So, what is non-traditional casting? The most famous example is Lin-Manuel Miranda’s award-winning Broadway musical Hamilton, with tells the story of Founding Father Alexander Hamilton, reimagined with actors of color - George Washington, Thomas Jefferson and, of course, Alexander Hamilton are all portrayed by non-white actors. A truly innovative masterpiece, theatres around the country have embraced non-traditional casting as a way to re-experience the familiar through a new lens, and bring to the stage traditionally underrepresented persons.
For Co-Artistic Director Seth Kaltwasser, the choice to do 1776 with a female cast was timely. “I’d just recently fallen in love with the score [of 1776] and was curious about the possibility of reimagining the show to fit inside a black box venue. It seemed an odd fit, at first, for Festival Theatre’s summer season, as the applicants for our intern and apprentice company are college-aged performers, and our casting pool is always filled with an abundance of talented young women we’d like to cast. Unfortunately, very few musicals feature a large quantity of roles for young women. With this in mind, and because we were choosing our 2017 season in a year when America had its first female presidential nominee of a major party, Jackie and I felt there was a great opportunity to tackle this project now, and in doing so, hopefully expand the conversations that 1776 will inevitably inspire.”
As for the decision to double actors as accompaniment, it was a matter of economy. “We’re a black box, there is no place to hide a pit orchestra. I’ve learned that, as a director, you can’t fight your venue; you have to embrace the unique qualities of your space. So, in staging a big musical in a small space, you start to think about boiling the music down to its most essential qualities. Also, it’s a goal of ours to always engage our interns and apprentices at a very high level. With actor doubling, we wheedled a cast of 27 characters down to 14 performers. From that economic perspective, the next question was obvious: what if the actors also played the music? It felt like an exciting challenge.”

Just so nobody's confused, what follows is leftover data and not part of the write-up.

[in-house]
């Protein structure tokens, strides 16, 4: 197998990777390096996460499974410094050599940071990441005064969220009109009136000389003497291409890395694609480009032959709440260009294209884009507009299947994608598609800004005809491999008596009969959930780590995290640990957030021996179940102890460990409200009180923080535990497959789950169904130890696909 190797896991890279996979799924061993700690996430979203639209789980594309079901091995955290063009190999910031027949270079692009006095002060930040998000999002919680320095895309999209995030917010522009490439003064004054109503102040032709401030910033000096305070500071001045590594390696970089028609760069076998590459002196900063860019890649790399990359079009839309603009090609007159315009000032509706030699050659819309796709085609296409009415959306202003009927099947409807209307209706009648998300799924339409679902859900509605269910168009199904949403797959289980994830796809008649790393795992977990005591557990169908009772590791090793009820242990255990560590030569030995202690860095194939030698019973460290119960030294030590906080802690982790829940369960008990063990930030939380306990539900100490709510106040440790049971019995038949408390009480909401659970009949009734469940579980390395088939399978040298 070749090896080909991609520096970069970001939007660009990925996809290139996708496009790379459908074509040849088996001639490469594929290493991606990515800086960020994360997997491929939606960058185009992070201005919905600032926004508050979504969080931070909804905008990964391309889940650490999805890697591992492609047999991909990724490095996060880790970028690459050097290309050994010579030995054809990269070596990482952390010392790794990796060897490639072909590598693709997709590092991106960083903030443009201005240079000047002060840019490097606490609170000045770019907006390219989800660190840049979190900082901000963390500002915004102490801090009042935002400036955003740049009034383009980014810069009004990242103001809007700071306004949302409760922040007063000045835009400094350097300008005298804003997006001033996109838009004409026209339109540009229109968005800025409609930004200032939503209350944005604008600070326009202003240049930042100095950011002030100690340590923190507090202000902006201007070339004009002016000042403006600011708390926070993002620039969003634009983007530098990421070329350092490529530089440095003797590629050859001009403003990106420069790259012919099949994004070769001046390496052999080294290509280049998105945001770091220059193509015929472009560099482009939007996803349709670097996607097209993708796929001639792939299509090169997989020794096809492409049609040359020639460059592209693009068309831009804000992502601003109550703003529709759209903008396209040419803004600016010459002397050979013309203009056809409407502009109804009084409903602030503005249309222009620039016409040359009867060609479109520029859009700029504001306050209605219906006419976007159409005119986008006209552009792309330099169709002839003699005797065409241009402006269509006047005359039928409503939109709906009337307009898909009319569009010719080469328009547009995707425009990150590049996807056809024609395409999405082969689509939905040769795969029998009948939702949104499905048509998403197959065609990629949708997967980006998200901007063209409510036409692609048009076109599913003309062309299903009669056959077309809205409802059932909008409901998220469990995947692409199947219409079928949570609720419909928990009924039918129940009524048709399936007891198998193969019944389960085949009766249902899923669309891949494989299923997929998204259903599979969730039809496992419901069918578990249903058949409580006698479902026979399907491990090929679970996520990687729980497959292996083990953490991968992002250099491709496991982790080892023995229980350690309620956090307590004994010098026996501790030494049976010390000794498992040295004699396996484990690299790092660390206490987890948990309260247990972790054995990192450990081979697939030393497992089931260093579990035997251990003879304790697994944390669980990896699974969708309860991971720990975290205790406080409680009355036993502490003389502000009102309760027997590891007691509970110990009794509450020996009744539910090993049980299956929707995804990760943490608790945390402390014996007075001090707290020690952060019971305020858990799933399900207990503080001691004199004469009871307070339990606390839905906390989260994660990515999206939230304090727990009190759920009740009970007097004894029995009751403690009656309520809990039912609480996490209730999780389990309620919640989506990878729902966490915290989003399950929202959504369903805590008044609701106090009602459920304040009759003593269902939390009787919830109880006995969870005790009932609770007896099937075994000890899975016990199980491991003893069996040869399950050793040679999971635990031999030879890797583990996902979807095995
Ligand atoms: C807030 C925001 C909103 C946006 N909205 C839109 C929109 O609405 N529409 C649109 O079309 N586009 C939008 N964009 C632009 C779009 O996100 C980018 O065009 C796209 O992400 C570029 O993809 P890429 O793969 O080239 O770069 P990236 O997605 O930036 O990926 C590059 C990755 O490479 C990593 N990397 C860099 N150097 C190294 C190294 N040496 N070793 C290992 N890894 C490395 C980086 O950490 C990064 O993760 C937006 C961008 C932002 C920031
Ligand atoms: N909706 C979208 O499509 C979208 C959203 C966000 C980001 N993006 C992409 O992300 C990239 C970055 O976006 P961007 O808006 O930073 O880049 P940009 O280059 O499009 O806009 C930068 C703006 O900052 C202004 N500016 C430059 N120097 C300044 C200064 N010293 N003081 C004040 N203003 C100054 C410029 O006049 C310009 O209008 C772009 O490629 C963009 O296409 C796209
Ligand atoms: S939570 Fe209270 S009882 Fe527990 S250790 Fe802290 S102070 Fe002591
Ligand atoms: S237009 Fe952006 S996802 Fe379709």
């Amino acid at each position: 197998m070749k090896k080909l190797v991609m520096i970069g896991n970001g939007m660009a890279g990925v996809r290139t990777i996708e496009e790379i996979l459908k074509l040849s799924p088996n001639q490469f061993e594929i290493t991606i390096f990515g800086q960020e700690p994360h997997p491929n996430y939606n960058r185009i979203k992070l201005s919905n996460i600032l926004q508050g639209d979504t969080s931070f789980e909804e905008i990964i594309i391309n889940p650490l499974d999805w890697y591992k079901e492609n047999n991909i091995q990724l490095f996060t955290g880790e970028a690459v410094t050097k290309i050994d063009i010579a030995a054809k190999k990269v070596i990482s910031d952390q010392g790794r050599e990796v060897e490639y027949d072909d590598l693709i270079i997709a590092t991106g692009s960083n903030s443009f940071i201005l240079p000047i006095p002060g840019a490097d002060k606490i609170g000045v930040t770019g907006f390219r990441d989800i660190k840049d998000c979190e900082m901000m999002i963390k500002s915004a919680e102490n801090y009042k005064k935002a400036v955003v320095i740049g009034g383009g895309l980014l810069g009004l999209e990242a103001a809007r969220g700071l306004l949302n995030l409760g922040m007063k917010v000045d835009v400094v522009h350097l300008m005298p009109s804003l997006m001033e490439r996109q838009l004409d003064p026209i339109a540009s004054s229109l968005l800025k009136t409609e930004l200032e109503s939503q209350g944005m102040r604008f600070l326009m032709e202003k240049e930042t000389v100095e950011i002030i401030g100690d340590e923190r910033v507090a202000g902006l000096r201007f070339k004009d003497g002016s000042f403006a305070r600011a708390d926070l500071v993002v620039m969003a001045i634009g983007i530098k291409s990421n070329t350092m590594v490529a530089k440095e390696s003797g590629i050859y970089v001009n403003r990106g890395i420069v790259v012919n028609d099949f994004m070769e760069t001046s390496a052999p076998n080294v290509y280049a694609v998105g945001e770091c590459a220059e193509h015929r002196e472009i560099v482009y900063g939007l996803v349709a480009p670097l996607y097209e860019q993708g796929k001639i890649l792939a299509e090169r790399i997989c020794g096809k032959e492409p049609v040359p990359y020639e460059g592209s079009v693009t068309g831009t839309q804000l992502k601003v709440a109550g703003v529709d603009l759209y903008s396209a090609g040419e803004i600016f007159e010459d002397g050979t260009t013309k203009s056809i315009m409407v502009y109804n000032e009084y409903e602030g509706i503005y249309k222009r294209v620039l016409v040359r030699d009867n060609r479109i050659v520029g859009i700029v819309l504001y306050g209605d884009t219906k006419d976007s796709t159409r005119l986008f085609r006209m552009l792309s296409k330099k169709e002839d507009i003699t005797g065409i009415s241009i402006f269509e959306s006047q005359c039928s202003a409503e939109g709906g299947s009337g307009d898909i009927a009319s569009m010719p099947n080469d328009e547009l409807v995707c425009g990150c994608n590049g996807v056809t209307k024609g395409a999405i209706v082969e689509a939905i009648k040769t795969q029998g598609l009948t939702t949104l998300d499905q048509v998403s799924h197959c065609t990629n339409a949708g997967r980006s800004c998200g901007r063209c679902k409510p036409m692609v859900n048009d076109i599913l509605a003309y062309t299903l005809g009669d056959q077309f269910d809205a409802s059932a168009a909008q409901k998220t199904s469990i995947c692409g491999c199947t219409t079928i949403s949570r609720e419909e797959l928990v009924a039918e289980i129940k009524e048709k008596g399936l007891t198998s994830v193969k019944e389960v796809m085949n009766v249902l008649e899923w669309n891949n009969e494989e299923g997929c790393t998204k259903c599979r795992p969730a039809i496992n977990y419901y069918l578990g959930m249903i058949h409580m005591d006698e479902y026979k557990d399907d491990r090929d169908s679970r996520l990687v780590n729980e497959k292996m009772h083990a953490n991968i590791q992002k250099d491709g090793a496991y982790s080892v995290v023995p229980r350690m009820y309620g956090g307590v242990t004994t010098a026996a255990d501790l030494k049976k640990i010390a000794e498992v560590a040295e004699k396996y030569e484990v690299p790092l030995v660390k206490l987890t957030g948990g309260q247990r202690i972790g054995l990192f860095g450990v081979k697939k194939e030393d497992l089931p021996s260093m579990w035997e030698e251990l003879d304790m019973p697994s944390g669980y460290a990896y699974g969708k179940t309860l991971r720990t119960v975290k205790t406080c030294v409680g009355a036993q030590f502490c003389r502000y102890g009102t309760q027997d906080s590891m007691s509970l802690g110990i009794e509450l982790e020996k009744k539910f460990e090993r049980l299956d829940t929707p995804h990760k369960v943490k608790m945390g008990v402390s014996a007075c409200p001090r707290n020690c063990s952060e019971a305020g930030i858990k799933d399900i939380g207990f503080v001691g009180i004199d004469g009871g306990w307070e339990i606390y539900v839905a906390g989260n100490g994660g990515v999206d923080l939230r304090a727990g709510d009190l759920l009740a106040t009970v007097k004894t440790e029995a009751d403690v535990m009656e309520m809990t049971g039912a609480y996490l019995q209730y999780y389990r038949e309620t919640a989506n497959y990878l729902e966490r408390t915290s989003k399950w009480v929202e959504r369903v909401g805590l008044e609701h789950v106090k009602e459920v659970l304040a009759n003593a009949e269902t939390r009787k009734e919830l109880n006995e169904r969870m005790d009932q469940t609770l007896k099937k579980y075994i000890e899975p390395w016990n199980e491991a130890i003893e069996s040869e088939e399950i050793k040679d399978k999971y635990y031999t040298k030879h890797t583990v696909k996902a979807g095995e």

To meet the unique challenges of this concept, Seth and Co-Artistic Director Jaclyn Johnson had to secure a summer company up to the task. They would need to be especially strong musicians, singers, and actors to meet the demands of this artistic undertaking.
When I first heard our production was with an all-female cast I thought, ‘what a cool
opportunity to tackle a role I would NEVER been able to play otherwise,” says apprentice Marjorie Gast. Gast portrays Founding Father Thomas Jefferson, plays violin, and is a piano accompanist for a number of songs. “One of my favorite parts about our show is to watch the rotation of piano players circle in and out behind the piano - because all of the musicians have their own sense of musicality, each accompanist has a different flavor she brings to the show which I find to be truly charming.”
The rehearsal process brought about many surprises and discoveries.
“As a woman in 2017 portraying a male historical figure, it was interesting to see what made no difference versus what made a HUGE difference,” says apprentice Erika Kuhn, who portrays several members of Congress. “As a modern woman, taking action and fighting for what you believe in is not a stretch. However, there are several little moments in the show that draw attention to the gender bend purely because a woman speaking those words trips up a social expectation where a man's voice would've been the norm.”
As activist Marie Wilson says, “You can’t be what you can’t see.” Diverse representation is important. And it means a lot to the young women in the cast.
"I love the idea of claiming the words of our Founding Fathers for ourselves,” says apprentice Emily Garst, who portrays Abigail Adams and Andrew McNair. “With an all-female cast, we explore the birth of our nation with fresh eyes.”
"I would definitely do this sort of thing again!” says Laila Sahir, who plays Thompson and piano accompaniment on a number of songs. “Reimagining a piece of theatre is incredibly empowering. It shows that there isn't a ‘right’ way to create and that innovation is important and necessary for continued growth and vitality in the arts. There's no one 'right' way to tell a story."